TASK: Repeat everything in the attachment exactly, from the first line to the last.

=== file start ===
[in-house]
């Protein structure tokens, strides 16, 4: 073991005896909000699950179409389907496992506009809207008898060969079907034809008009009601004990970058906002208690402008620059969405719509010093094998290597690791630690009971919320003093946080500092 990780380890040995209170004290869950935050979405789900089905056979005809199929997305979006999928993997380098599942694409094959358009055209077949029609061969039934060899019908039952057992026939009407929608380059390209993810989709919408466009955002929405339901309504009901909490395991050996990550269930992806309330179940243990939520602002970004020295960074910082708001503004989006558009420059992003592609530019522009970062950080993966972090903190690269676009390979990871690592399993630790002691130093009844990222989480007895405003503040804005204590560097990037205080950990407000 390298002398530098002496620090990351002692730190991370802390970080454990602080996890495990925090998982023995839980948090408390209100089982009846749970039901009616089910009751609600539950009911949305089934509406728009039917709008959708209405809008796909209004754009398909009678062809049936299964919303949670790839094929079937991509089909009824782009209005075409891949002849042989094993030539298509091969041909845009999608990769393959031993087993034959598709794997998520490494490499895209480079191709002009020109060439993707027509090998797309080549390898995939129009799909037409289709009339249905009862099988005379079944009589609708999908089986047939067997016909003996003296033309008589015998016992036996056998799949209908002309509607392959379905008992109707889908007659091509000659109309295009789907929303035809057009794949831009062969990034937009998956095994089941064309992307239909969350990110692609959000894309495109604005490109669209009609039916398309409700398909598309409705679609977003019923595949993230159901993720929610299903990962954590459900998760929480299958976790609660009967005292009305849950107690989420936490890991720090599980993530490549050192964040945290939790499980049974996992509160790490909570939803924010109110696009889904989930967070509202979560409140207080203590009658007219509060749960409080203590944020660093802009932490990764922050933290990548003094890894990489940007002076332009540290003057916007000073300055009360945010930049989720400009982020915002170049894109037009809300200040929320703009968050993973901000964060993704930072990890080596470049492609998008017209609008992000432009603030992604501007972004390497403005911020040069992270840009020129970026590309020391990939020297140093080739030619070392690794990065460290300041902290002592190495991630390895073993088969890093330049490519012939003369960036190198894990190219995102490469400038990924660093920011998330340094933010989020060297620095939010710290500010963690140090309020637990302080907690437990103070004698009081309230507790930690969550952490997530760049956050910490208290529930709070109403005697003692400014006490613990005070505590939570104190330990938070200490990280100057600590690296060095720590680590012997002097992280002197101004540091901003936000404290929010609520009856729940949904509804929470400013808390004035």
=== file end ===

[in-house]
């Protein structure tokens, strides 16, 4: 073991005896909000699950179409389907496992506009809207008898060969079907034809008009009601004990970058906002208690402008620059969405719509010093094998290597690791630690009971919320003093946080500092 990780380890040995209170004290869950935050979405789900089905056979005809199929997305979006999928993997380098599942694409094959358009055209077949029609061969039934060899019908039952057992026939009407929608380059390209993810989709919408466009955002929405339901309504009901909490395991050996990550269930992806309330179940243990939520602002970004020295960074910082708001503004989006558009420059992003592609530019522009970062950080993966972090903190690269676009390979990871690592399993630790002691130093009844990222989480007895405003503040804005204590560097990037205080950990407000 390298002398530098002496620090990351002692730190991370802390970080454990602080996890495990925090998982023995839980948090408390209100089982009846749970039901009616089910009751609600539950009911949305089934509406728009039917709008959708209405809008796909209004754009398909009678062809049936299964919303949670790839094929079937991509089909009824782009209005075409891949002849042989094993030539298509091969041909845009999608990769393959031993087993034959598709794997998520490494490499895209480079191709002009020109060439993707027509090998797309080549390898995939129009799909037409289709009339249905009862099988005379079944009589609708999908089986047939067997016909003996003296033309008589015998016992036996056998799949209908002309509607392959379905008992109707889908007659091509000659109309295009789907929303035809057009794949831009062969990034937009998956095994089941064309992307239909969350990110692609959000894309495109604005490109669209009609039916398309409700398909598309409705679609977003019923595949993230159901993720929610299903990962954590459900998760929480299958976790609660009967005292009305849950107690989420936490890991720090599980993530490549050192964040945290939790499980049974996992509160790490909570939803924010109110696009889904989930967070509202979560409140207080203590009658007219509060749960409080203590944020660093802009932490990764922050933290990548003094890894990489940007002076332009540290003057916007000073300055009360945010930049989720400009982020915002170049894109037009809300200040929320703009968050993973901000964060993704930072990890080596470049492609998008017209609008992000432009603030992604501007972004390497403005911020040069992270840009020129970026590309020391990939020297140093080739030619070392690794990065460290300041902290002592190495991630390895073993088969890093330049490519012939003369960036190198894990190219995102490469400038990924660093920011998330340094933010989020060297620095939010710290500010963690140090309020637990302080907690437990103070004698009081309230507790930690969550952490997530760049956050910490208290529930709070109403005697003692400014006490613990005070505590939570104190330990938070200490990280100057600590690296060095720590680590012997002097992280002197101004540091901003936000404290929010609520009856729940949904509804929470400013808390004035």